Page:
The sweeping COVID-19 pandemic — the sickness and the closed schools and shuttered businesses — has not spared Nebraska’s child care providers.
“It’s hit us just like it’s hit many, many others,” said Sue Wambaugh, who has run a child care business from her Lincoln home for 43 years. “If it hasn’t already, eventually we will all feel the impact.”
Wambaugh had nine children in her care until the pandemic — and efforts to slow its spread — began to hit Lincoln in earnest last month. Three of the preschoolers she watches and two school-aged children no longer attend because of varying family situations: lost jobs, reduced hours or parents now working from home.
A survey conducted by the Buffett Early Childhood Institute at the University of Nebraska last month heard from 1,515 family- and center-based administrators and teachers who said much the same thing.
Eighty percent of the respondents said they are losing income, as parents keep their children home, and nearly all of center-base teachers — 93% — worry about families bringing sick children to their centers, putting them and their families at risk. Many have lost income from child care subsidies, which only pay for the hours children are in the home, not if they leave early or are gone for a day.
The survey illustrates the high degree of stress child care providers are under and their concerns: Many don’t have health insurance and worry that they could not survive an extended closure. They’re frustrated by a lack of reliable information and inability to get the cleaning supplies and food they need.
“This is a workforce and population — an essential workforce and industry — that was already at risk, that were already working very hard with very few supports and very poor compensation,” said Kate Gallagher, director of research and evaluation at the Buffett Institute and director of the survey. “But they are the essential backbone for their community. Communities don’t work without child care.”
In January, a report by the Nebraska Early Childhood Workforce Commission found child care wages in Nebraska are often at or below the poverty line and providers often lack benefits such as health care.
“The pandemic really exacerbated and laid bare a really poor infrastructure and poorly compensated industry,” Gallagher said.
At this point in the coronavirus crisis, Gallagher said she’s been struck by the lack of attention to the needs of child care providers who are putting themselves at risk to provide an essential service to people — including health care workers on the front lines.
“You keep hearing about all these essential workers, but we are not hearing about this population,” she said. “They are holding the welfare of future citizens in their hands every day.”
The survey responses were collected over one week and represent a moment in time in a quickly changing situation, Gallagher said. The speed with which people responded — and the time they took to add comments — illustrated to her the level of stress they are feeling.
The results were collected before the federal stimulus package was passed, and there’s hope that it will provide some relief through access to small-business loans or unemployment benefits. But people are still working through the details of how child care providers could use the relief measures, Gallagher said.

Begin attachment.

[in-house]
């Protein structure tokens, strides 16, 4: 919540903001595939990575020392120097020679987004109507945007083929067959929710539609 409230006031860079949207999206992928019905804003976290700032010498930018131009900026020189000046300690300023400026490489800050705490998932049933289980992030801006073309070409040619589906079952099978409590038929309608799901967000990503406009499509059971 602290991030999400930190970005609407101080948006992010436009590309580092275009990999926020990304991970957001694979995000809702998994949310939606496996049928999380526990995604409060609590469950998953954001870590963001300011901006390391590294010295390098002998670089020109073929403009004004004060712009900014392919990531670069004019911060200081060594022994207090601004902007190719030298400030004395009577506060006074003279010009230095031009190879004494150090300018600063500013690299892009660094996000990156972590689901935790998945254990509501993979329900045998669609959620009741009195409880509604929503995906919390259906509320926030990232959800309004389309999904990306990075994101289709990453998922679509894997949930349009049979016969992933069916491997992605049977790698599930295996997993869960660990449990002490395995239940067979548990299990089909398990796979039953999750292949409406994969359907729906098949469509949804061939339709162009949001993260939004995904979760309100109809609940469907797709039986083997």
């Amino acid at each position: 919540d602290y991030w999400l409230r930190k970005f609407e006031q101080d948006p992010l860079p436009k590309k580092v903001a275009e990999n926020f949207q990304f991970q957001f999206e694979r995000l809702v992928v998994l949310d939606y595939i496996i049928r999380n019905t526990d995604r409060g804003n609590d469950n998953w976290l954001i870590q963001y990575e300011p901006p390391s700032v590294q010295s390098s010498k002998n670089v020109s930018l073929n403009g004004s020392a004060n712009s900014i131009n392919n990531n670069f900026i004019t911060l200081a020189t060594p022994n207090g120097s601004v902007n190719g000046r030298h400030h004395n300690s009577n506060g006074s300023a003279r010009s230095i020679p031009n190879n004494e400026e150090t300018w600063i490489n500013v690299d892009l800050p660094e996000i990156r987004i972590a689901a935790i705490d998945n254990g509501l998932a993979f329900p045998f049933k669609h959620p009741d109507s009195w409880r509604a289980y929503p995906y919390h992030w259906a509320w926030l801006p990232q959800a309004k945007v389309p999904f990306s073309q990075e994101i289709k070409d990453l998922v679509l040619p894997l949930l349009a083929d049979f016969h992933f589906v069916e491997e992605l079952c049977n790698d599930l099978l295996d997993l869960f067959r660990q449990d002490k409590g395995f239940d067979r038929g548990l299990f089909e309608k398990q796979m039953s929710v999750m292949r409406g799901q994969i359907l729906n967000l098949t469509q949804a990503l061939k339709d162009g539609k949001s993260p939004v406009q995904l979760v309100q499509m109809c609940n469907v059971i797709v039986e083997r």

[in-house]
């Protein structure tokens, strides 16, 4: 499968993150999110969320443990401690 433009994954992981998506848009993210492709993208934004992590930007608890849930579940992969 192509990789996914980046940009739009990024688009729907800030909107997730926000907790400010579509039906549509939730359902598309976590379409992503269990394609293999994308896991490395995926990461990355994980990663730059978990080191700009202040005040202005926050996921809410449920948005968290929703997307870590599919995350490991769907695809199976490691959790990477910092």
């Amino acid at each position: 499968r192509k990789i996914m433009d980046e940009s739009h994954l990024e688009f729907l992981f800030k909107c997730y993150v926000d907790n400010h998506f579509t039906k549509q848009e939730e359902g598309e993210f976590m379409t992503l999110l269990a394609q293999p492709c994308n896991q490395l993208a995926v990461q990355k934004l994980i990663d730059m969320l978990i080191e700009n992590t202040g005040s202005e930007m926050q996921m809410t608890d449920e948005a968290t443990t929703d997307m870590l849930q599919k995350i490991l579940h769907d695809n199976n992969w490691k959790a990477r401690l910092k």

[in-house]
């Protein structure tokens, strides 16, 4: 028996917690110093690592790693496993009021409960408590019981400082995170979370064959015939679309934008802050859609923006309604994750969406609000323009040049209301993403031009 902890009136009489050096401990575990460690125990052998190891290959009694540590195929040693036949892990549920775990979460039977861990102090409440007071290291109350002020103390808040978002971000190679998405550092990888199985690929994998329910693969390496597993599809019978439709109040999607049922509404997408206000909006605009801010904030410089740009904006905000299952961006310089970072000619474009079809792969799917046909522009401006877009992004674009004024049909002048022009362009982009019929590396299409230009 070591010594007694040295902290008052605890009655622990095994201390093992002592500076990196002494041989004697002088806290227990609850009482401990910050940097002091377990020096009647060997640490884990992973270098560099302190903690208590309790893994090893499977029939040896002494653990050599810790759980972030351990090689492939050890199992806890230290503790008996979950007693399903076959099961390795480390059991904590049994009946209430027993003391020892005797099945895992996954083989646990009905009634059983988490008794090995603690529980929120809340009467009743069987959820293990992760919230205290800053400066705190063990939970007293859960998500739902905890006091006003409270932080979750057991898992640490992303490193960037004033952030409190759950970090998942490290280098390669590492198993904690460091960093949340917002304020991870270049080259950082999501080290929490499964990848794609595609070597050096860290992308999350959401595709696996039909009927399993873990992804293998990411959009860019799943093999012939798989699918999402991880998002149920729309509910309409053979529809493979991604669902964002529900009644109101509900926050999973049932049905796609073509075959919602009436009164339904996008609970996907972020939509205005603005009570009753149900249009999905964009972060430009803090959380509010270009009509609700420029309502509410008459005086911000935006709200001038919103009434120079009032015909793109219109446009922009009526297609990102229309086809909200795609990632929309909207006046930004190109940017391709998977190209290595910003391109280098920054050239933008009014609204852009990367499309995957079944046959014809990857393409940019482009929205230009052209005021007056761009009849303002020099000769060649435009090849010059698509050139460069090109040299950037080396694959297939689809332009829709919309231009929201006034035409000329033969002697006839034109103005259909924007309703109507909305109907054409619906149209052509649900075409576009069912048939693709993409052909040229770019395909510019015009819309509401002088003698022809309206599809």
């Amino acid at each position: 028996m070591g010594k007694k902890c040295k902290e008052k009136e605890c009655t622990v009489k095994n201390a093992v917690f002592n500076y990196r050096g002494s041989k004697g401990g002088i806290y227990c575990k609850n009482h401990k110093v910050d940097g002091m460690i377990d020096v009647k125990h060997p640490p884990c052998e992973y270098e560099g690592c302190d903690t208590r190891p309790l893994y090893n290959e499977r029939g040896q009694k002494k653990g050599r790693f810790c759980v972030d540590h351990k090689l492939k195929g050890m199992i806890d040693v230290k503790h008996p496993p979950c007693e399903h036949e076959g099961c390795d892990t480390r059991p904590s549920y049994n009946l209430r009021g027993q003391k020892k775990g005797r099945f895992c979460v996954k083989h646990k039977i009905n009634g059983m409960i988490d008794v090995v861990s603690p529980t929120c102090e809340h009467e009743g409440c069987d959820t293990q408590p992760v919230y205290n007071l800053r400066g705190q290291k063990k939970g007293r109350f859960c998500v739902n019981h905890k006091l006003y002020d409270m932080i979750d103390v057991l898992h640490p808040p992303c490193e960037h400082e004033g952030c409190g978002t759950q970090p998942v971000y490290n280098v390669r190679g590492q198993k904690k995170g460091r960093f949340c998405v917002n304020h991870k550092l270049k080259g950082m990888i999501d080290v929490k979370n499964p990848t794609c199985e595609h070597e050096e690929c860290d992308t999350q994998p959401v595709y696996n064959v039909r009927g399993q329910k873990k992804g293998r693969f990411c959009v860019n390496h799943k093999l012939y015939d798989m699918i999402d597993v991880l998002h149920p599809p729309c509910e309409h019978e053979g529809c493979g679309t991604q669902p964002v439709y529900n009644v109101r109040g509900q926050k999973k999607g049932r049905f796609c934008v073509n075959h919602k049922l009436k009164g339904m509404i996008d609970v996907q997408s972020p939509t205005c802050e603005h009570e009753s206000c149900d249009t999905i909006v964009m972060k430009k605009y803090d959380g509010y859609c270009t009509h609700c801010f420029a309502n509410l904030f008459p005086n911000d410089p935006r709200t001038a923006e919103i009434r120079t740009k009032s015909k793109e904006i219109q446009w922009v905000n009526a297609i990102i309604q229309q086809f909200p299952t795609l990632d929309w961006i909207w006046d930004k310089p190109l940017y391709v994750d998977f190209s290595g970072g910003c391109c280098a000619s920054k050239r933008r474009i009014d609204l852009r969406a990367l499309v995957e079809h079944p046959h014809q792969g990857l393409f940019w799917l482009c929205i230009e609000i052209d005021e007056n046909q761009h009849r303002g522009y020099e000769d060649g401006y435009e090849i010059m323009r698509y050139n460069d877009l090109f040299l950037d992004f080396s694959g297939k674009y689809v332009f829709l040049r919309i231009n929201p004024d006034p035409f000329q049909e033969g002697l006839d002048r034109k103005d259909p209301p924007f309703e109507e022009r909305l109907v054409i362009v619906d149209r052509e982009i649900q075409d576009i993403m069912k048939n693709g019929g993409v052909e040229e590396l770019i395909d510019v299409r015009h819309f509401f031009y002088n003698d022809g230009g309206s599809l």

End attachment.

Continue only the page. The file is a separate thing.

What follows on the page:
That’s been another point of frustration, the survey found: lack of a single, reliable source of information.
Only about half the providers heard from state licensing or early education officials as things began happening and found themselves looking at many different media and government sites to try to figure out how to move forward. Cases in point: questions about how the 10-person, 6-foot social distancing rules are supposed to work with the toddler set that pays zero attention to such rules.
That's also beginning to improve, as agencies are working to compile necessary information, she said.
Child care providers also need masks, thermometers and cleaning supplies, she said, and have had trouble getting them. They also worry about being able to get the necessary food — especially certain grades of milk — that meet USDA nutrition requirements.
Among the survey’s findings:
* Stress: 69% of child care center providers and 44% of home-based providers report very high levels of stress related to concerns of the coronavirus.
* Economic instabilities: Many providers said they wouldn’t be able to cover their next mortgage or rent payments for their homes and businesses. Half of home-based providers and 70% of center providers felt the reduction of child care subsidies, which are now tied to attendance.
* Lack of health insurance: 70% of the child care administrators who responded said their staff did not have access to employee-sponsored health care and fewer than 25% had sick time.
Wambaugh said she knows other providers who’ve had to close because most of their families have stopped bringing their children. And some providers still in business worry about the health risks, especially if they’re older.
She’s trying not to panic, to stay the course with fewer children, in the hopes that when the storm clears, she’ll have a place for her longtime families. But she also knows things could change, if her husband lost his job or their rental business suffers, or if more families decided to keep their kids home.
“There’s so many variables out there that are unknown and out of my control,” she said. “We’re just in unknown territory right now, and it could change overnight.”
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